Friday , 8 December 2017

Surprisingly Cute Baby Animals

surprisingly-cute-baby-animals

Baby Stingrays
We are almost speechless with these critters, but they are for real! What looks to be a pair of legs are called “claspers”, or modified fins. Claspers are only found on males, for mating.. so these three dancing babies are males!

Stingrays are found around the world inhabiting warmer tropical waters, they generally prefer deeper depths over shallow. Females breed in the winter and birth around 5 to 15 babies in a litter. The babies are actually milk-fed while inside the mother during gestation.
They don’t have predators except for sharks, and they’re solely carnivorous, not eating plant life. They are most known for their deadly razor-sharp stingers. They reach up to 14ft long, so seeing these little baby rays is truly wondrous!

Baby Pufferfish
This docile baby is one of the most poisonous creatures in the world. It’s not that they’ll “bite”, they’re deadly only if you eat them! The Pufferfish has many names which all describe it’s appearance, but in science its species is termed, Tetraodontidae.
What’s adorable is the baby looks exactly similar to an adult, just much smaller. Puffers can move their eyes independently. Many change color similar to a chameleon for defensive camouflage. Although they swim very slow, its backup deterrence against a hungry predator is to “puff-up” even larger, making its many skin-spines an unpalatable prickly supper to be avoided!
Some cultures serve up the Pufferfish as a delicacy to eat. Trained chefs carefully remove the toxic inner organs, but if mistakes are made, they’re met with dire consequences.

surprisingly-cute-baby-animals

Fennec Desert Fox Pup

Fennec fox babies are so adorable! Sometimes they’re interbreed with domesticated dogs, and we’re wondering if that’s just what this pup is.
Fennec foxes are desert animals of The Sahara in North Africa. They been in existence for over 800,00 years, so they’re more than resourceful in harsh environments. They’re social and predominantly monogamous, with the male sharing in the pup rearing.
Their diet consists of mainly insects and they especially enjoy termites, eating approx. 1.15 million each year! The extra large ears amplify sound for locating insects, even those underground. Because of their small size (5-10 lbs), they’re hunted by many larger carnivores, but they’re fast moving and only come out of their dens after nightfall.

surprisingly-cute-baby-animals

Baby Tapir

Aww this little spotted guy is trying to stare-us-down! Actually, he’s not sure whether to run or stay. The tapir’s natural home is in the jungles of South America, Central America, and Southeast Asia.
As they grow their spots fade similar to fawns. Adults measure approx. 7 feet long and 3 feet high. Some say they look to be a cross between a wild pig and a hippopotamus.
Like hippos they’re good swimmers and the water is their favorite place to be. Additionally, their diet consists of plant-life in and around rivers. They have a shy nature, but have been known to be violent and defensive when nursing babies.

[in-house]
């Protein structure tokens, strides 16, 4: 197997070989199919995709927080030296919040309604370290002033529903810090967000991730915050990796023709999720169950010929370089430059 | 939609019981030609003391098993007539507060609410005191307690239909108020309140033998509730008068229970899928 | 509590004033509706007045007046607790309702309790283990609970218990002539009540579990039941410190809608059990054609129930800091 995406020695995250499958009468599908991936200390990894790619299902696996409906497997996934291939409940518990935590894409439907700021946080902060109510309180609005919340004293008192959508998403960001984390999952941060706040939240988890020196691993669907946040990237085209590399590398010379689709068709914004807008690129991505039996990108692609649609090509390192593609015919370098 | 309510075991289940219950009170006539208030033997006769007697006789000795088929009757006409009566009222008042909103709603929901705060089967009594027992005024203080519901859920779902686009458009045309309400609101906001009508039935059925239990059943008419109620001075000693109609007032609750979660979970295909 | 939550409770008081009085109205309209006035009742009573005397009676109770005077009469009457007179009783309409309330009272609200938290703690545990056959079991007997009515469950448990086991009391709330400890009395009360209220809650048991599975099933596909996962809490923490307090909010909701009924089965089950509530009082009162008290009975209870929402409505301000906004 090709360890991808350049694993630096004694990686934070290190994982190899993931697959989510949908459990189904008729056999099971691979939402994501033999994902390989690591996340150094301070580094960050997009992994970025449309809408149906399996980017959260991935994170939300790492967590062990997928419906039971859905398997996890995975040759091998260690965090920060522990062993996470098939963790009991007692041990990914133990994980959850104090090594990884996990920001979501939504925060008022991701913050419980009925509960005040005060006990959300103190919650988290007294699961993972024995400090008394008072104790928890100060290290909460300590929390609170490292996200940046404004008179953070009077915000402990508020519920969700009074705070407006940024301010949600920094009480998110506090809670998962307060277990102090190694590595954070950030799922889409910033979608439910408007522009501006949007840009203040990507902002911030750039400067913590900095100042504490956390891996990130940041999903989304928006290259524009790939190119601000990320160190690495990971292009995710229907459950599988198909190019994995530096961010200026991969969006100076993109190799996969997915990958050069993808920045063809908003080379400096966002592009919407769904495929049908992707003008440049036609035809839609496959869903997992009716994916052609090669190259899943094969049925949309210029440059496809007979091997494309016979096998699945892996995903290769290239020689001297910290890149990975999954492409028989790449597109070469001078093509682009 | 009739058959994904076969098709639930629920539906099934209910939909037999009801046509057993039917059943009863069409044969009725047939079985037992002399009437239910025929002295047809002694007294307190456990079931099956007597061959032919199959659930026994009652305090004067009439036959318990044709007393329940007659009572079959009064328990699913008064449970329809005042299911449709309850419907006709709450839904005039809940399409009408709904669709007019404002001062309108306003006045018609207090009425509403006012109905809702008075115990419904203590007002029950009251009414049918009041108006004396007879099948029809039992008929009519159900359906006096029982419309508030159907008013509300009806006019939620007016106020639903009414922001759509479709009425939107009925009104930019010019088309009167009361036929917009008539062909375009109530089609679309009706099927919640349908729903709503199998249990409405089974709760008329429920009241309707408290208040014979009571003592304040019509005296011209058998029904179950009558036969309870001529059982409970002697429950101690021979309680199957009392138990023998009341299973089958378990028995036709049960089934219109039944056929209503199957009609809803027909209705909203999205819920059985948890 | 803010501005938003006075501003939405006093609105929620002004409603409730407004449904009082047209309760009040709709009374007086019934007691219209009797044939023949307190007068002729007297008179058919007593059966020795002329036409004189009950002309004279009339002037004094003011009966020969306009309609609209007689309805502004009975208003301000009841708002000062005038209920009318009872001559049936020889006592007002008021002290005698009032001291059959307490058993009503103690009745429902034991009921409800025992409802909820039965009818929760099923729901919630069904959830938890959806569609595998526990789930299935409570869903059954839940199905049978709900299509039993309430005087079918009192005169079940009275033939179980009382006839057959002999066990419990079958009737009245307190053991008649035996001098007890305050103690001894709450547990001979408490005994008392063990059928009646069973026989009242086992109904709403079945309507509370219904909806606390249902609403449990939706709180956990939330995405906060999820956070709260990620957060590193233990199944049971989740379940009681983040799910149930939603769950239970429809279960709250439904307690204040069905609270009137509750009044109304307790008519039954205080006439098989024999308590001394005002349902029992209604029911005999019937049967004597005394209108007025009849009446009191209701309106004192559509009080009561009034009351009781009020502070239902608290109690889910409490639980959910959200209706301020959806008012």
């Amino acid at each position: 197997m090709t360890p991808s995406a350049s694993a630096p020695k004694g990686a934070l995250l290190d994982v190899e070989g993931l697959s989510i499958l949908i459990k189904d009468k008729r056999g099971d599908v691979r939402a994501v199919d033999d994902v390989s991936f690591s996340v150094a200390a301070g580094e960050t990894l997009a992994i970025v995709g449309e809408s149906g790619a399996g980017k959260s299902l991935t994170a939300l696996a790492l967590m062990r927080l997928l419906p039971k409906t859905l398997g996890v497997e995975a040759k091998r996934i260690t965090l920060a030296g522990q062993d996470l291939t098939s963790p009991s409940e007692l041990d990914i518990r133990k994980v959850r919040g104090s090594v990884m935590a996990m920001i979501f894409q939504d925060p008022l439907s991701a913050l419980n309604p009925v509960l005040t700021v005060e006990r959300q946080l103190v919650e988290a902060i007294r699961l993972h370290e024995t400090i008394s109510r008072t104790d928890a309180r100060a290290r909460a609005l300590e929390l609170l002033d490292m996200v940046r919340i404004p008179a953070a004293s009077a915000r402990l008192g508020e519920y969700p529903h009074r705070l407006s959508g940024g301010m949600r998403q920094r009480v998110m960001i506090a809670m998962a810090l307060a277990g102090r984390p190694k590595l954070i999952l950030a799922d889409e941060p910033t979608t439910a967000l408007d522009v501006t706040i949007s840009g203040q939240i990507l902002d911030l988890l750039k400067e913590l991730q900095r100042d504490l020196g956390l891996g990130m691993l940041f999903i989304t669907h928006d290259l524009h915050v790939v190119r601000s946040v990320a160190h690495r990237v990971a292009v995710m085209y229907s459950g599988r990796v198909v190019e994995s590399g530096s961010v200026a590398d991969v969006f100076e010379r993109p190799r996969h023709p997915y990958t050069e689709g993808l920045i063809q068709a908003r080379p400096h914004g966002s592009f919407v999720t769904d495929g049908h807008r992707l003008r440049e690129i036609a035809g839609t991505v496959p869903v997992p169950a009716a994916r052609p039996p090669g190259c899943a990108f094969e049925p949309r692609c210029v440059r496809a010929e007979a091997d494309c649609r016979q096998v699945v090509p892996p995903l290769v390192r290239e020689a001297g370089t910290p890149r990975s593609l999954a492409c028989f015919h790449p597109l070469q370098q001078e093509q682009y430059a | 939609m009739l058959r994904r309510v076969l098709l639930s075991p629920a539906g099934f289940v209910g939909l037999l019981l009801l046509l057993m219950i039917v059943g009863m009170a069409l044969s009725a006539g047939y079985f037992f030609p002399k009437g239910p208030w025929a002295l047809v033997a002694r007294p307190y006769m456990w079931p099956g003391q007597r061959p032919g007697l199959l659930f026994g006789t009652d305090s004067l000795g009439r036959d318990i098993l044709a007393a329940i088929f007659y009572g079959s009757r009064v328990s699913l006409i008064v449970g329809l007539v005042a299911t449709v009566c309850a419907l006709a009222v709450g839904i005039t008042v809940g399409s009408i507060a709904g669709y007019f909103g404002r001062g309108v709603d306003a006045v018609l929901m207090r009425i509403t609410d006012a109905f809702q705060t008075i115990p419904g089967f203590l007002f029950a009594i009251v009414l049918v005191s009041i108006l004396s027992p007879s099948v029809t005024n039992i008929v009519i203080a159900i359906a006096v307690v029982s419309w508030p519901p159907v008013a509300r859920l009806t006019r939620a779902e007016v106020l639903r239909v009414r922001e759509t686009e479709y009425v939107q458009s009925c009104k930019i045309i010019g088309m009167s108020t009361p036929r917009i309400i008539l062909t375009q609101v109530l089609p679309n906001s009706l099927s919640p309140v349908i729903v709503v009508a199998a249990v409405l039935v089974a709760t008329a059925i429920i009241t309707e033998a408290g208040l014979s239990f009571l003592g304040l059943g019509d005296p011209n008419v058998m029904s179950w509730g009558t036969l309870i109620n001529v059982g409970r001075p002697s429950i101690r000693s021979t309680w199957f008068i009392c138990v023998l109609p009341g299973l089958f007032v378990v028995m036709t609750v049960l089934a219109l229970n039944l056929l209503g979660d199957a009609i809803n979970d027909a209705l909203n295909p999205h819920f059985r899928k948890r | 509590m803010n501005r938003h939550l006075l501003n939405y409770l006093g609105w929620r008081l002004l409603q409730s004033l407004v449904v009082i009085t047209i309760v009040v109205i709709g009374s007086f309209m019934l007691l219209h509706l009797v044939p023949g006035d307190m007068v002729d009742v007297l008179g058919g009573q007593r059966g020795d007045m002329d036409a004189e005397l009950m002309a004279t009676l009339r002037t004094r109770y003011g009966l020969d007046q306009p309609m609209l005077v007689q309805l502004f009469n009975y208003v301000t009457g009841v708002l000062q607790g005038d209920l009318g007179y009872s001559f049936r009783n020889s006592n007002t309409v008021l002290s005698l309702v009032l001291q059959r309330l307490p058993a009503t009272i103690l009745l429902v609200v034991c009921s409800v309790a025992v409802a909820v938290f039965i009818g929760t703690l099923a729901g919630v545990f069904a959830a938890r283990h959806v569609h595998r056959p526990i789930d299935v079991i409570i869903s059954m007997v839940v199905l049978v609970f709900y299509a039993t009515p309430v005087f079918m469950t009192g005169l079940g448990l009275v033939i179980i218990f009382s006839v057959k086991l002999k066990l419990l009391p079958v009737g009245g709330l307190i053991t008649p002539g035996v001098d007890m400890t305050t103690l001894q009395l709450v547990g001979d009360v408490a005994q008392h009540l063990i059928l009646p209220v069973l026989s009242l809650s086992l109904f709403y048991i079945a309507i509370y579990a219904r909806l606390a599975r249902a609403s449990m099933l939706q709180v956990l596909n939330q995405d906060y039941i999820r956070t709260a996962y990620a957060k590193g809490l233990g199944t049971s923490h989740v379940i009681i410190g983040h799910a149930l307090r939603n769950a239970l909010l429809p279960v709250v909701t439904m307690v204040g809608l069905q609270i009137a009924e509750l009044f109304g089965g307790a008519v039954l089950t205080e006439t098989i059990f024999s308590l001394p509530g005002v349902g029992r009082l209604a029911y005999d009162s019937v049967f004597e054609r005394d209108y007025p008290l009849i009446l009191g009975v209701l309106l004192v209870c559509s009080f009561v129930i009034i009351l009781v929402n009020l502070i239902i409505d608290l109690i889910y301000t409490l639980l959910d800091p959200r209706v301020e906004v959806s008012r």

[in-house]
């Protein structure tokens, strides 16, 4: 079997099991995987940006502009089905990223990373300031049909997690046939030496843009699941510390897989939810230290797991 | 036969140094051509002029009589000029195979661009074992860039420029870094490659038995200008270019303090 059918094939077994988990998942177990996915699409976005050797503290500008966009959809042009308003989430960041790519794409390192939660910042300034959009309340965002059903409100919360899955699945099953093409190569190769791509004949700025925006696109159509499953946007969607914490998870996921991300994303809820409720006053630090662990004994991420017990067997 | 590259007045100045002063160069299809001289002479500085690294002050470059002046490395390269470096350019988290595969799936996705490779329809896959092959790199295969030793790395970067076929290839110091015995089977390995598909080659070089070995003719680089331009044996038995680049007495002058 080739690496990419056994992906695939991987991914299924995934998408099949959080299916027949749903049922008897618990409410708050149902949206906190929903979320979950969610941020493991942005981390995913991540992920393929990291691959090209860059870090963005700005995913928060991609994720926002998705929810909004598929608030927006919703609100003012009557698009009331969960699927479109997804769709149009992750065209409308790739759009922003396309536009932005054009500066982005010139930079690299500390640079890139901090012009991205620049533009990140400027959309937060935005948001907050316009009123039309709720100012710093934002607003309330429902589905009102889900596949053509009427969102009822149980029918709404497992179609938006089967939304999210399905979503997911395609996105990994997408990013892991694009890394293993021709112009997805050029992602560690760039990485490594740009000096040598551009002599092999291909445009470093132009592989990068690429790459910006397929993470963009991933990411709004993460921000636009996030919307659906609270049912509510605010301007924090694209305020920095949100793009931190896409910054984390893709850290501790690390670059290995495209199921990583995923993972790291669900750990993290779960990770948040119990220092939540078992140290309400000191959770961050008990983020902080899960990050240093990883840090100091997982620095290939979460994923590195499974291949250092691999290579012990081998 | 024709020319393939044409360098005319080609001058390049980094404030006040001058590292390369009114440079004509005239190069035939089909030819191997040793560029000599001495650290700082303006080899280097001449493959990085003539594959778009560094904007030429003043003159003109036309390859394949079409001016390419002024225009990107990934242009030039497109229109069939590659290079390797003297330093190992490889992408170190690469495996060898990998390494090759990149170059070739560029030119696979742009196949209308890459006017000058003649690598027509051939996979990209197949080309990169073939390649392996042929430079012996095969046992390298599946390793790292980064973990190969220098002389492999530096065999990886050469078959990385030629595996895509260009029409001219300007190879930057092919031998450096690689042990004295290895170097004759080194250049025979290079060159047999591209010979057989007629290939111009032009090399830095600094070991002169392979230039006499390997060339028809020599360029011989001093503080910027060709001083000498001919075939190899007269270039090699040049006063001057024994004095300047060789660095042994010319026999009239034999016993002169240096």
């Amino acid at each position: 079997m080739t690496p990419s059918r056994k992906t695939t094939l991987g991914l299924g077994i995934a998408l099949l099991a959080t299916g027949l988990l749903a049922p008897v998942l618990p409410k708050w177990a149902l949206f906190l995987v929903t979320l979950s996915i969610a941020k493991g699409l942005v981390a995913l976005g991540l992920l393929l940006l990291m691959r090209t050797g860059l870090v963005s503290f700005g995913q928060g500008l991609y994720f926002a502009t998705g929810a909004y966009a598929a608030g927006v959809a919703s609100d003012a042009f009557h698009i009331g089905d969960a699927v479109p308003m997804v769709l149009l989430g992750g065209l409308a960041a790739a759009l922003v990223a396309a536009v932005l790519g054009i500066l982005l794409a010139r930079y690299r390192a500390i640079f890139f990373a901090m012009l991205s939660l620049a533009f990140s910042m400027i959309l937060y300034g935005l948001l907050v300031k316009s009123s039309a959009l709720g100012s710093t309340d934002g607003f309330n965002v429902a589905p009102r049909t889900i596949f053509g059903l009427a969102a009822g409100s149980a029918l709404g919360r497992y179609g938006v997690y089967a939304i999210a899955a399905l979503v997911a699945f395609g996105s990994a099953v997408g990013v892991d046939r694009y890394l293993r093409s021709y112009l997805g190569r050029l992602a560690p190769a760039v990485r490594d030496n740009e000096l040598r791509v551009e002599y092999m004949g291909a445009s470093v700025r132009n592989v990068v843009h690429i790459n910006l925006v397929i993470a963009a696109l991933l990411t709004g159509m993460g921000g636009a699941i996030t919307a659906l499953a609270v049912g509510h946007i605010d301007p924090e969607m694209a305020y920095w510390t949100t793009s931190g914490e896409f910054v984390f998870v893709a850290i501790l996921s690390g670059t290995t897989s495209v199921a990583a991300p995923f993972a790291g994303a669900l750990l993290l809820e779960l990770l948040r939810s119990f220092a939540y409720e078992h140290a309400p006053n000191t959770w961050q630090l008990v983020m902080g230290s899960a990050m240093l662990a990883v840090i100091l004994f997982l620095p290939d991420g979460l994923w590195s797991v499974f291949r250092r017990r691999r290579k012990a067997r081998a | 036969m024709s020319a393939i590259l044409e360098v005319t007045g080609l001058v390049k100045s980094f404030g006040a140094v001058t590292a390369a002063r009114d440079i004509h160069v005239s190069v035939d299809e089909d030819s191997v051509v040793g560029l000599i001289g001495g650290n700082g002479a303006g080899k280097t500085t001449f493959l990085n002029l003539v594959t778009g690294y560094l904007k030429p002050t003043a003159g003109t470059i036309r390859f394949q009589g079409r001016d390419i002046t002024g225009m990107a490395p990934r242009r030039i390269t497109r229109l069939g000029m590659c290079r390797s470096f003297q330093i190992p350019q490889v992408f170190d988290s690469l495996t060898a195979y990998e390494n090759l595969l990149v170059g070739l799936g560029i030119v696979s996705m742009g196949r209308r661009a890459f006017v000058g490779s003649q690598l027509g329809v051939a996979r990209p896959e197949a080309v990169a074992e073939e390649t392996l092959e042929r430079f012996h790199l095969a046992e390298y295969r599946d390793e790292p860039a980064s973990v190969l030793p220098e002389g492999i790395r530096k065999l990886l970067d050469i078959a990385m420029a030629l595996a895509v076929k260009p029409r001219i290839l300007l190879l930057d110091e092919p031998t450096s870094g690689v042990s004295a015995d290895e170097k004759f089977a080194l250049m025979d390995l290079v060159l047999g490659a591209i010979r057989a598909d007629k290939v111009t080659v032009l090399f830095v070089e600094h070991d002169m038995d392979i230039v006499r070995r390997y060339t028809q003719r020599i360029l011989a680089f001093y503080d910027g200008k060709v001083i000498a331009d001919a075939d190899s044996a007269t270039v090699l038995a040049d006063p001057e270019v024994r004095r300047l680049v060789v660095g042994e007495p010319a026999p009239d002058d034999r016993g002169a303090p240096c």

surprisingly-cute-baby-animals

Baby Sand Cat

Don’t be fooled by cute overload, the Sand Cat (Felis Margarita) is a little-known species of desert cats. They live in the harshest deserts of Africa and Asia. They’re comfortable in environments other wildcats cannot handle, like the Sahara and Arabian deserts as well as those of Iran and Pakistan.
Sand cats look a like domestic cats, but they’re larger and thicker, especially around the head. Their ears are wider apart which flattens out when crouching down for the hunt. Fur lines their under-paws and between the toes to protect against the scorching sand.
The most incredible fact is this cat can go for months without drinking water! Oddly, as a wildcat they’re not afraid of humans. This cat is simply fearless and definitely impressive.

surprisingly-cute-baby-animals

Baby Porcupine

It’s so adorable, we can barely hold back the urge to touch! Caution, this prickly baby is equipped to defend. When babies are born their quills are soft but within an hour they harden like needles!
If you’re hiking in a forest (Americas, Southern Asia, and Africa), know they like to be near trees. Although they’re peaceful critters, if shocked or cornered they can pose a painful threat.
Here’s the scenario: Porcupine will make loud chattering noises as a warning. If this doesn’t work, they tense-up, tuck the head down and swing the tail. Quills shoot out and if lodged under the target’s skin, they will swell making them hard and painful to remove!

surprisingly-cute-baby-animals

Baby Meerkat

This cute little baby has the Meerkat’s “curiosity” trait in its eyes. Did you see, David Attenborough’s ‘Meerkat Documentaries’? Its enduring human-like drama is something you’ll not forget!
Meerkats are desert creatures, found in Botswana, southwestern Angola, and South Africa. They live in clan colonies, that can grow as large as 50 members! Their homes are burrows underground, which they leave only in the daytime to forage for food.
Perhaps what adds to their “humanness” is their incredible social behavior. Also ‘altruism” is big with the Meerkats as they will stand on hind feet, observing the environment for danger guarding another while it’s occupied.

surprisingly-cute-baby-animals

Albino Baby Koala

Have you ever seen anything cuter?! His name is Onya-Birri and we just want to squeeze! He’s the world’s only albino koala in captivity and can be found at The San Diego Zoo.
Onya-Birri was born in the zoo and as baby koalas do, he spent the first 6 months in his mom’s pouch. His albino trait was unexpected, zoologist hadn’t realized his parents carried the rare recessive gene for albinism. Koalas are marsupials (pouched mammals), they’re related to kangaroos and both are native to Australia.
Did you know The San Diego Zoo has the largest koala colony and the most koala births outside Australia? In 2012 the Australian Government declared the species “Vulnerable”, while the Australian Koala Foundation suggests their status be moved to the Critically Endangered list.